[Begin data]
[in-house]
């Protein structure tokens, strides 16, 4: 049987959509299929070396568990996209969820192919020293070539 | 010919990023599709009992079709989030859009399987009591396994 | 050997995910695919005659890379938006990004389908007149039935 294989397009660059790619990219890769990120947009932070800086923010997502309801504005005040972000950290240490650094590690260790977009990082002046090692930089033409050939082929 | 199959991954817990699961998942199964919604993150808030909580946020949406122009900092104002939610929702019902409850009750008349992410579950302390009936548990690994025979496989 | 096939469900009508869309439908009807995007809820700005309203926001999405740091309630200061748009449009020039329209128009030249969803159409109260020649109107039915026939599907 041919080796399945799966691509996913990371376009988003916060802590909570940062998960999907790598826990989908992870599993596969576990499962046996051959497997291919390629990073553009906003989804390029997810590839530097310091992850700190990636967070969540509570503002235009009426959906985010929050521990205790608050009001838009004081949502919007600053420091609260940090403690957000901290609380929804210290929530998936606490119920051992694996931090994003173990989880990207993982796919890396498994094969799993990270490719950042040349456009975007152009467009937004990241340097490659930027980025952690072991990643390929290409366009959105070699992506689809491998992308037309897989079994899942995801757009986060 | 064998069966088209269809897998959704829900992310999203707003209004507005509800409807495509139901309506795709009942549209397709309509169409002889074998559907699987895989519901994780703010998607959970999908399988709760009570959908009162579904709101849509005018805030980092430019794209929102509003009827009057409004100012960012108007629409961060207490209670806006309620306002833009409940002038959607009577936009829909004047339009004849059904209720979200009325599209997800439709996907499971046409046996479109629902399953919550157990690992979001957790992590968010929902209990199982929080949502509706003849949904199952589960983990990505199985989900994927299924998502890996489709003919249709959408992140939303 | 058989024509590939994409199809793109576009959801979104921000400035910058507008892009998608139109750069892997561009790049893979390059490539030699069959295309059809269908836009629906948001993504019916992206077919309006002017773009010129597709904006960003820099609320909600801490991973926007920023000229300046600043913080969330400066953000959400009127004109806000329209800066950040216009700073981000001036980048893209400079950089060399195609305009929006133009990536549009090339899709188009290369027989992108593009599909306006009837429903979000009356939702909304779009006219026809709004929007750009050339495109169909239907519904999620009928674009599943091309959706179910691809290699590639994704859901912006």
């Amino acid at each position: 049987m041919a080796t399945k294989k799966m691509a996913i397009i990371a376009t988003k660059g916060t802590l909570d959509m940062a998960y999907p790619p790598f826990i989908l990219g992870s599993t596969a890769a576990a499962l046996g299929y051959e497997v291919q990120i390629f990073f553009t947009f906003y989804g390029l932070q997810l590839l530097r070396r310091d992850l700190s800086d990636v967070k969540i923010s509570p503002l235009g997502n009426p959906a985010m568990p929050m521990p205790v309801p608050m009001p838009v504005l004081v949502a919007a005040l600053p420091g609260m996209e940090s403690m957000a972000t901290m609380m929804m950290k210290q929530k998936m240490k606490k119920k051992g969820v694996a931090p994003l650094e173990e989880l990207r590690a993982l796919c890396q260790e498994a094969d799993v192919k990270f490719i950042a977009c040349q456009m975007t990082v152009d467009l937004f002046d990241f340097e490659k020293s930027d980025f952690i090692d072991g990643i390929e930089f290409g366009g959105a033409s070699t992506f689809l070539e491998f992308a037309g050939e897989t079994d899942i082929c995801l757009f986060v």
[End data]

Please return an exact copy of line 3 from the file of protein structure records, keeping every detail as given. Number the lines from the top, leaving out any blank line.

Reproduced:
């Amino acid at each position: 049987m041919a080796t399945k294989k799966m691509a996913i397009i990371a376009t988003k660059g916060t802590l909570d959509m940062a998960y999907p790619p790598f826990i989908l990219g992870s599993t596969a890769a576990a499962l046996g299929y051959e497997v291919q990120i390629f990073f553009t947009f906003y989804g390029l932070q997810l590839l530097r070396r310091d992850l700190s800086d990636v967070k969540i923010s509570p503002l235009g997502n009426p959906a985010m568990p929050m521990p205790v309801p608050m009001p838009v504005l004081v949502a919007a005040l600053p420091g609260m996209e940090s403690m957000a972000t901290m609380m929804m950290k210290q929530k998936m240490k606490k119920k051992g969820v694996a931090p994003l650094e173990e989880l990207r590690a993982l796919c890396q260790e498994a094969d799993v192919k990270f490719i950042a977009c040349q456009m975007t990082v152009d467009l937004f002046d990241f340097e490659k020293s930027d980025f952690i090692d072991g990643i390929e930089f290409g366009g959105a033409s070699t992506f689809l070539e491998f992308a037309g050939e897989t079994d899942i082929c995801l757009f986060v």